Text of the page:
Supplying a string tag for the fragment isn't strictly for non-UI fragments—you can also supply string tags to fragments that do have a UI—but if the fragment does not have a UI, then the string tag is the only way to identify it. If you want to get the fragment from the activity later, you need to use findFragmentByTag().

For an example activity that uses a fragment as a background worker, without a UI, see the sample.

Managing Fragments

To manage the fragments in your activity, you need to use FragmentManager. To get it, call getFragmentManager() from your activity.

Some things that you can do with FragmentManager include:

For more information about these methods and others, refer to the FragmentManager class documentation.

As demonstrated in the previous section, you can also use FragmentManager to open a FragmentTransaction, which allows you to perform transactions, such as add and remove fragments.

Performing Fragment Transactions

A great feature about using fragments in your activity is the ability to add, remove, replace, and perform other actions with them, in response to user interaction. Each set of changes that you commit to the activity is called a transaction and you can perform one using APIs in FragmentTransaction. You can also save each transaction to a back stack managed by the activity, allowing the user to navigate backward through the fragment changes (similar to navigating backward through activities).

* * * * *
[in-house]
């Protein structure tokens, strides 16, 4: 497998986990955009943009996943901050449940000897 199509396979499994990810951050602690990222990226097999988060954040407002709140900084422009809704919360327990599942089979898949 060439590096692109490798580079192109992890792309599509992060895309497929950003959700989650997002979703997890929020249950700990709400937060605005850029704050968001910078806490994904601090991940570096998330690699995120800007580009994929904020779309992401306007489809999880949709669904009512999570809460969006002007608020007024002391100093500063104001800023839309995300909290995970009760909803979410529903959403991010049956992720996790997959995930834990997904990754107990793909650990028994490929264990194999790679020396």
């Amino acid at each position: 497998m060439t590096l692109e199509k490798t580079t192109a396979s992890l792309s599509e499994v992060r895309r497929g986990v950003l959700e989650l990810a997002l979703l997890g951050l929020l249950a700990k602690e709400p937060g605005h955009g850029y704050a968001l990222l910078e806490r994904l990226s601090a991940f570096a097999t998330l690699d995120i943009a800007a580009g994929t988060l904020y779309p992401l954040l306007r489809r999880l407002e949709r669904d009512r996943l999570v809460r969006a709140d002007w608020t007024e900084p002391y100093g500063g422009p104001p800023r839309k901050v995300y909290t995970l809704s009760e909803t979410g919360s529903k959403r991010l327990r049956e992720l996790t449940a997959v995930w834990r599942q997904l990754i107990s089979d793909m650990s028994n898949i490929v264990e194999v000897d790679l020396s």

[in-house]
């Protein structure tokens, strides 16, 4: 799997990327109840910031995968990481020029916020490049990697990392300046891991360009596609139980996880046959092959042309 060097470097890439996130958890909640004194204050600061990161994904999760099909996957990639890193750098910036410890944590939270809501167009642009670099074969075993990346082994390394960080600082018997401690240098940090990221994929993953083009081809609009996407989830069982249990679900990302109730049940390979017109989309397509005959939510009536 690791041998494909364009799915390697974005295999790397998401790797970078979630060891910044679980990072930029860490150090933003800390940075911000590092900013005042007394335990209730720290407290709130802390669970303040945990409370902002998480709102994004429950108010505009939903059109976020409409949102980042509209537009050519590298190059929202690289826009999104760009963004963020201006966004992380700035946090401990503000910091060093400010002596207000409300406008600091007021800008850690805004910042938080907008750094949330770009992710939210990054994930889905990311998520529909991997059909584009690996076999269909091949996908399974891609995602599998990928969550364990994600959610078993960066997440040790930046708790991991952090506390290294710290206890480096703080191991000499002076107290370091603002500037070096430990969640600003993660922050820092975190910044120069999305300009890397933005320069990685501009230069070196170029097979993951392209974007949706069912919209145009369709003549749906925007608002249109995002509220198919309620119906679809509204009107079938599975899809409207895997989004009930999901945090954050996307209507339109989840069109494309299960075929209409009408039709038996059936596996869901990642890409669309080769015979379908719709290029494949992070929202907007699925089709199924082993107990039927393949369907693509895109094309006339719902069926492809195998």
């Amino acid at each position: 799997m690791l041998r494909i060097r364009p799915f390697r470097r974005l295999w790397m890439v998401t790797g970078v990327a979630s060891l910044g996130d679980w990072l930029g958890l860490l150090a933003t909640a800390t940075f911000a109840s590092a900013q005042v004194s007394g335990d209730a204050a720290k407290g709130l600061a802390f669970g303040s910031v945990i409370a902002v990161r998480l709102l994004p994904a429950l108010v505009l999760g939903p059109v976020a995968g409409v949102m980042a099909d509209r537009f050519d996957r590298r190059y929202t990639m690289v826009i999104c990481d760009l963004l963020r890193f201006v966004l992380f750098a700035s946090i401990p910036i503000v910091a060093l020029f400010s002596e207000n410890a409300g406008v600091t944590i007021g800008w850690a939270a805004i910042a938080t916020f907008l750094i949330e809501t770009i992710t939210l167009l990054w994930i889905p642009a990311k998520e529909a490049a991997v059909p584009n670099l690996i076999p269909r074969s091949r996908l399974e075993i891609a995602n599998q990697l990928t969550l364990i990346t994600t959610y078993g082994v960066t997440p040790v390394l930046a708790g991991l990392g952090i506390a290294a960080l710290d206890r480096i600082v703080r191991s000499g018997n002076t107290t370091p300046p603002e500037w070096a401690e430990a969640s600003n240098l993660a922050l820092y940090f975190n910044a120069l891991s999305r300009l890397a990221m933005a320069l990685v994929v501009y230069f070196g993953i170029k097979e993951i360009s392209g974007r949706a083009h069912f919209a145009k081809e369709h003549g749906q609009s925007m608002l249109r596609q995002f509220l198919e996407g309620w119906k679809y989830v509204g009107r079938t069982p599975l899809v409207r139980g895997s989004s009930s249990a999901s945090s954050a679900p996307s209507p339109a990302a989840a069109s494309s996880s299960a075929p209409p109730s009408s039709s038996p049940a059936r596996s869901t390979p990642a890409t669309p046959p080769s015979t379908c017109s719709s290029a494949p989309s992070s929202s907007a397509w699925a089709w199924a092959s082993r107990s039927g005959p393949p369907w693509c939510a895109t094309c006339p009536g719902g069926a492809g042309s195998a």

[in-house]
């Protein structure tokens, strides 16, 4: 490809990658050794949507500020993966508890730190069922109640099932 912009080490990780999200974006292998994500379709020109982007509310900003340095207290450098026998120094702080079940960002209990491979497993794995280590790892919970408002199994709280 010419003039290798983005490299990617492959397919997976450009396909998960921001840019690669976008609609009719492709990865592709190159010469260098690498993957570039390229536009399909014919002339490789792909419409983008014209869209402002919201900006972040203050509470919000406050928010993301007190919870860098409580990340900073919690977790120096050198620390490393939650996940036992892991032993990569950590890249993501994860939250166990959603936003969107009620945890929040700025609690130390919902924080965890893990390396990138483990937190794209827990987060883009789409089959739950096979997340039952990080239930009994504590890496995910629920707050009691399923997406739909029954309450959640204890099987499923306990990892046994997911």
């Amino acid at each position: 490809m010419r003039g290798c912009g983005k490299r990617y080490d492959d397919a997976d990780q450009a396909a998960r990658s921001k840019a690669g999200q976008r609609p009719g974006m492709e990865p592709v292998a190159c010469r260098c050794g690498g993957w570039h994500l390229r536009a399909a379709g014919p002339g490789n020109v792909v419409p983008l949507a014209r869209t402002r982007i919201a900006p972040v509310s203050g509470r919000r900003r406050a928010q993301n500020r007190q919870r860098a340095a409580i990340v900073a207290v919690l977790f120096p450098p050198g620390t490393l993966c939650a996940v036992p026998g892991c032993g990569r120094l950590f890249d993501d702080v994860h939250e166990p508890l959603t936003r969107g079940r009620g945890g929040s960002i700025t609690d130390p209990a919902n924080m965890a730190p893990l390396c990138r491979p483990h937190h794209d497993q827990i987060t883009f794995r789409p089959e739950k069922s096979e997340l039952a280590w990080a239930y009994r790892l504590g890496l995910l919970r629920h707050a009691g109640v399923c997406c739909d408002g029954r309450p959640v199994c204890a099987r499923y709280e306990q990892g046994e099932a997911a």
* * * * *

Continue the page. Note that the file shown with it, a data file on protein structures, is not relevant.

You can acquire an instance of FragmentTransaction from the FragmentManager like this:

FragmentManager fragmentManager = getFragmentManager();
FragmentTransaction fragmentTransaction = fragmentManager.beginTransaction();

Each transaction is a set of changes that you want to perform at the same time. You can set up all the changes you want to perform for a given transaction using methods such as add(), remove(), and replace(). Then, to apply the transaction to the activity, you must call commit().

Before you call commit(), however, you might want to call addToBackStack(), in order to add the transaction to a back stack of fragment transactions. This back stack is managed by the activity and allows the user to return to the previous fragment state, by pressing the Back button.

For example, here's how you can replace one fragment with another, and preserve the previous state in the back stack:

// Create new fragment and transaction
Fragment newFragment = new ExampleFragment();
FragmentTransaction transaction = getFragmentManager().beginTransaction();

// Replace whatever is in the fragment_container view with this fragment,
// and add the transaction to the back stack
transaction.replace(, newFragment);

// Commit the transaction